My favorite bubblegum came in the Topps baseball cards. Buy a pack of six cards for a nickel and be rewarded with a slab of bubble gum with the same dimensions as the cards themselves. How I loved to unwrap the package and inhale that unmistakable pink powdery goodness—right before stuffing it into my mouth! (For more on Topps baseball cards, see my post “Flipping Baseball Cards in 1960 . . . But You’re a Girl!”)
Another popular bubble gum and my second favorite was Bazooka Joe. The Topps Company included not only a chunk of flavorful pink gum but also, tucked inside, a comic strip featuring Bazooka Joe and friends and a fortune. All this for a penny apiece. And for the low, low price of perhaps 150 comics and 25 cents, you could win such swell prizes as a three-section periscope, a magic magnet set, or a secret club ring with your rubber stamp initial inside plus a secret code certificate.
Best of all, there’s no greater feeling of accomplishment than popping two Bazooka Joes in your mouth and creating the mother of all bubbles—well, at least the size of a softball. Of course, extricating the sticky mass from your face was like peeling off a cucumber facial mask.
FYI: According to the Guinness Book of World Records, in 2004, Chad Fell of Alabama produced a bubble gum bubble measuring a whopping 20 inches in diameter—without using his hands. Maybe if I had not misspent my youth studying reading, writing, and arithmetic, I could have devoted my time to perfecting monster bubbles. My record could be standing today, more than fifty years later. One can only dream.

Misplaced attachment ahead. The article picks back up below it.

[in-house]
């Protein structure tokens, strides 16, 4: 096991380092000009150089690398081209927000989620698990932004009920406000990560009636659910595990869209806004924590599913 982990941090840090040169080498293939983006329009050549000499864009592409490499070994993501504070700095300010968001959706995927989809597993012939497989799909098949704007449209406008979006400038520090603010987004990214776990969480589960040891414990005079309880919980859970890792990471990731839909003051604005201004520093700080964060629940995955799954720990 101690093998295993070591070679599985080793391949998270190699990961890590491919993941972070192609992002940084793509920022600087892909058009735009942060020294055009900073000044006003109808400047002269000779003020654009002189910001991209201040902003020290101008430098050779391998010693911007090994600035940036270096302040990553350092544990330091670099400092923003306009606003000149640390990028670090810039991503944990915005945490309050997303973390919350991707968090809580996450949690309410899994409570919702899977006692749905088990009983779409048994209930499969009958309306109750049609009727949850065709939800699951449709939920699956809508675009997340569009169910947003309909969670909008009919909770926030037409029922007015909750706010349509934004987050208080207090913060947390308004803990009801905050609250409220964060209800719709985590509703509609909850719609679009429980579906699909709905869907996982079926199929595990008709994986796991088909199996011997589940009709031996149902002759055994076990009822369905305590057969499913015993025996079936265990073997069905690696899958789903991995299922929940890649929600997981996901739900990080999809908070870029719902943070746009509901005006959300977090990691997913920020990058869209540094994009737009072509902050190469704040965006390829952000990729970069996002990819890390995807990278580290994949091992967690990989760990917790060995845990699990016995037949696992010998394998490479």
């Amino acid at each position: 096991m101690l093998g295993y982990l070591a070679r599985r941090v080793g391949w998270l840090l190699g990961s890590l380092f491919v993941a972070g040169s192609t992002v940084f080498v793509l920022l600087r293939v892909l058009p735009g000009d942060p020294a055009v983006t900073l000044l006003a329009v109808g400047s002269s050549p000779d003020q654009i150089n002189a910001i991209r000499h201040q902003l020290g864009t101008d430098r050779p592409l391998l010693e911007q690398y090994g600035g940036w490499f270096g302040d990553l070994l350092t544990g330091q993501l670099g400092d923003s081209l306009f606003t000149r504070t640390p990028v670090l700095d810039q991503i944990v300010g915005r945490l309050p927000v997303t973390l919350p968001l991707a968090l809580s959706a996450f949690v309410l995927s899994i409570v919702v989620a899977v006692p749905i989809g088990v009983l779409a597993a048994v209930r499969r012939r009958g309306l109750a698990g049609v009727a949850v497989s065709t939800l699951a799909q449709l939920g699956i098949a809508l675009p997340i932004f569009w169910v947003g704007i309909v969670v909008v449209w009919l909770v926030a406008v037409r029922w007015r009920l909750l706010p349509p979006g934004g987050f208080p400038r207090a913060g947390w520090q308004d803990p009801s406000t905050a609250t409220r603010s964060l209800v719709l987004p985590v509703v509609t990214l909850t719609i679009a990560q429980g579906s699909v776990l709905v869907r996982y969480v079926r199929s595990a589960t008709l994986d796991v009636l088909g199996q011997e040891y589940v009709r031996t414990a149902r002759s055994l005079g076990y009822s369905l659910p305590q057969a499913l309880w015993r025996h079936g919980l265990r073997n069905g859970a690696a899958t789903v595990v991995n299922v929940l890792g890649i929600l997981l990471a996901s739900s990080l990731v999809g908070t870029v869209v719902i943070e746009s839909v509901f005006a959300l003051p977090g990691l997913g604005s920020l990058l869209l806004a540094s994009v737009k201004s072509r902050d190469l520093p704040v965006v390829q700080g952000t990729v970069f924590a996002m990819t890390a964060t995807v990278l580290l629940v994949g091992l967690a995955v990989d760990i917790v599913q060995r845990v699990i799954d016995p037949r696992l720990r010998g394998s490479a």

There was a wide variety of chewing gum in the fifties and sixties. You could get the usual pack of five individually wrapped sticks for a nickel in 1963. Back then, I collected gum wrappers. I’ll tell you what I did with them shortly.
Below are photos of gum wrappers from my collection in no particular order.
Blackjack, a black licorice-flavored chewing gum, has roots dating back to the Texas War of Independence in 1869. Exiled Mexican president General Antonio Lopez de Santa Anna brought with him to New Jersey a ton of Mexican chicle, a substance obtained from certain tropical American trees. He found a buyer in New Yorker Thomas Adams, who after failed attempts to transform the chicle into a rubber substitute, discovered that it could be flavored with licorice and made into chewing gum. Adams’ “Black Jack” became the first flavored gum in the U.S. as well as the first gum to be offered in sticks. Read more from this About.com Inventors page.